The Trinidad Guardian mourned: "West Indian stocks in world cricket sunk yesterday ... [England's supporters] were already in full voice in the midst of a Caribbean capitulation that left the home supporters in stunned silence ... the embarrassingly swift demise of the home side was all the more shocking, even for battle-weary media professionals who had witnessed previous humiliations over the last five years."
Perhaps optimistically, many locals recalled that after West Indies were shot out for 51 by Australia five years ago, they bounced back in the next Test, with Brian Lara making a fabulous 213 in a ten-wicket victory. It might be asking a bit much for him to repeat that with a dislocated (or possibly broken) finger - but that's what will be expected of him at home in Trinidad when the second Test starts on Friday. Watch this space.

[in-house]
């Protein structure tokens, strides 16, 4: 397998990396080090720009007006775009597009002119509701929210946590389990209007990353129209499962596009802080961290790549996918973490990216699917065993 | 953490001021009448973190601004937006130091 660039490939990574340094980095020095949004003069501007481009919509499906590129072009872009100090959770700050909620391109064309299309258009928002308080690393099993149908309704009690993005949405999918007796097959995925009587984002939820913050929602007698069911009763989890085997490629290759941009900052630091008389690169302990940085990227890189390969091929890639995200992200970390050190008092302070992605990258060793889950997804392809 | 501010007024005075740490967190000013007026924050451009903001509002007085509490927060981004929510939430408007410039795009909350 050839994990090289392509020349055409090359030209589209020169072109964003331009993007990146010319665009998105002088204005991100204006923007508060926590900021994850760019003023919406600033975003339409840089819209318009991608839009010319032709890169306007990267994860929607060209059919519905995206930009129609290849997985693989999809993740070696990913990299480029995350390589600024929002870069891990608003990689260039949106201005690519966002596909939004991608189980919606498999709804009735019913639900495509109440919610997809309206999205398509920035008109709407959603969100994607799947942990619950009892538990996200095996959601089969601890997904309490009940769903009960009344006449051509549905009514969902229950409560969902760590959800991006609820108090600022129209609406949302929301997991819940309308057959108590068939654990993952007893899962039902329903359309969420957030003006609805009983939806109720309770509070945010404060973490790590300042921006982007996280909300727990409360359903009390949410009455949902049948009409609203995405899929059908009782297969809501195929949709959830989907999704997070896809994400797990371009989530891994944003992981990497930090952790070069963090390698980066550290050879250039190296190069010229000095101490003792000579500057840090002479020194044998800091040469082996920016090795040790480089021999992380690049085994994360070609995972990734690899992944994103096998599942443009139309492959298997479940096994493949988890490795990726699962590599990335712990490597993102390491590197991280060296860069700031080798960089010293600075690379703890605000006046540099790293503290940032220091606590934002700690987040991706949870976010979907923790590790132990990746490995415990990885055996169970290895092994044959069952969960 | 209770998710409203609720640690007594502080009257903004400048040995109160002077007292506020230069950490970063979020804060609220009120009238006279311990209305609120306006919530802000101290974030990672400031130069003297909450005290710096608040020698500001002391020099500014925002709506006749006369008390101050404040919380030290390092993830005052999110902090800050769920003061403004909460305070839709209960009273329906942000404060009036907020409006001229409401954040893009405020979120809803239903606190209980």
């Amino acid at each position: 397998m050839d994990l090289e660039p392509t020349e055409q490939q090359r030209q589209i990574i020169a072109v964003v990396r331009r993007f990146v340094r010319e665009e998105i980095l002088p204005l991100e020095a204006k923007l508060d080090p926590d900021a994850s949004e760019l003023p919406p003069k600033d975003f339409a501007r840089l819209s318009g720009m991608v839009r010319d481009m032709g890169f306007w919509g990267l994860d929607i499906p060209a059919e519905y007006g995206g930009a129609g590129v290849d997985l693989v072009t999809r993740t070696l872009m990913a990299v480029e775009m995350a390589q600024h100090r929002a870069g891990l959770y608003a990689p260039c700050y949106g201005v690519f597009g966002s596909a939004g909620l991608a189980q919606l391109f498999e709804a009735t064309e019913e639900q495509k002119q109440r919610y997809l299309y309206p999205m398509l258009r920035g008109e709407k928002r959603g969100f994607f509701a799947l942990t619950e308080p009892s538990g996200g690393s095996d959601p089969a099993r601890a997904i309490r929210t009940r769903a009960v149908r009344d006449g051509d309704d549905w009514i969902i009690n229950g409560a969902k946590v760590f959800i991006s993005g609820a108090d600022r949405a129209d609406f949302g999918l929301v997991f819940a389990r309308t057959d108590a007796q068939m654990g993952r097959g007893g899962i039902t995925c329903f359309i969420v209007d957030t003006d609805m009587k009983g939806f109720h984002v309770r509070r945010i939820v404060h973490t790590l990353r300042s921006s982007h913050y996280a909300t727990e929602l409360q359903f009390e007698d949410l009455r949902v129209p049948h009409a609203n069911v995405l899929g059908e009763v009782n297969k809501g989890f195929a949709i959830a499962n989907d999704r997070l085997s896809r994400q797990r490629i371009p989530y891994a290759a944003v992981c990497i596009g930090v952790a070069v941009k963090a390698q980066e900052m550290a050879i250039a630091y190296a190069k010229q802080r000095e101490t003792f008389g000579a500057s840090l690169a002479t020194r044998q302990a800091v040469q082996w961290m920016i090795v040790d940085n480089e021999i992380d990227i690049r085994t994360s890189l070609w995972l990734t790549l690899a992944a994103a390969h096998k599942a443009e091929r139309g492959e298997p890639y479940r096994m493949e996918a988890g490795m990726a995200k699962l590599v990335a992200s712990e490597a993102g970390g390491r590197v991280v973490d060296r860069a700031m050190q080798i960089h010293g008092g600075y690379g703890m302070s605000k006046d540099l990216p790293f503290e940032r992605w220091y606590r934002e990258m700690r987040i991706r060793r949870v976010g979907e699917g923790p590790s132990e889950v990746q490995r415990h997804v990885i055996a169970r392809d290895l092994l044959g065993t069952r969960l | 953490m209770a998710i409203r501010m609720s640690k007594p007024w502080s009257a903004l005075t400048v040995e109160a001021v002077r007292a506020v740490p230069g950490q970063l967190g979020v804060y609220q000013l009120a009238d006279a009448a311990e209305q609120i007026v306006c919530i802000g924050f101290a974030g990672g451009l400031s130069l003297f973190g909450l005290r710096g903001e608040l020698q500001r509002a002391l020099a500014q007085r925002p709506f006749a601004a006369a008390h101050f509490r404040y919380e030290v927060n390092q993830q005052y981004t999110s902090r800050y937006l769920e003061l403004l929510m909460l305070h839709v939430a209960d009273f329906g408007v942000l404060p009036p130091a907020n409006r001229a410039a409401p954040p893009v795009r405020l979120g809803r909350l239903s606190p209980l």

Steven Lynch is editor of Wisden Cricinfo.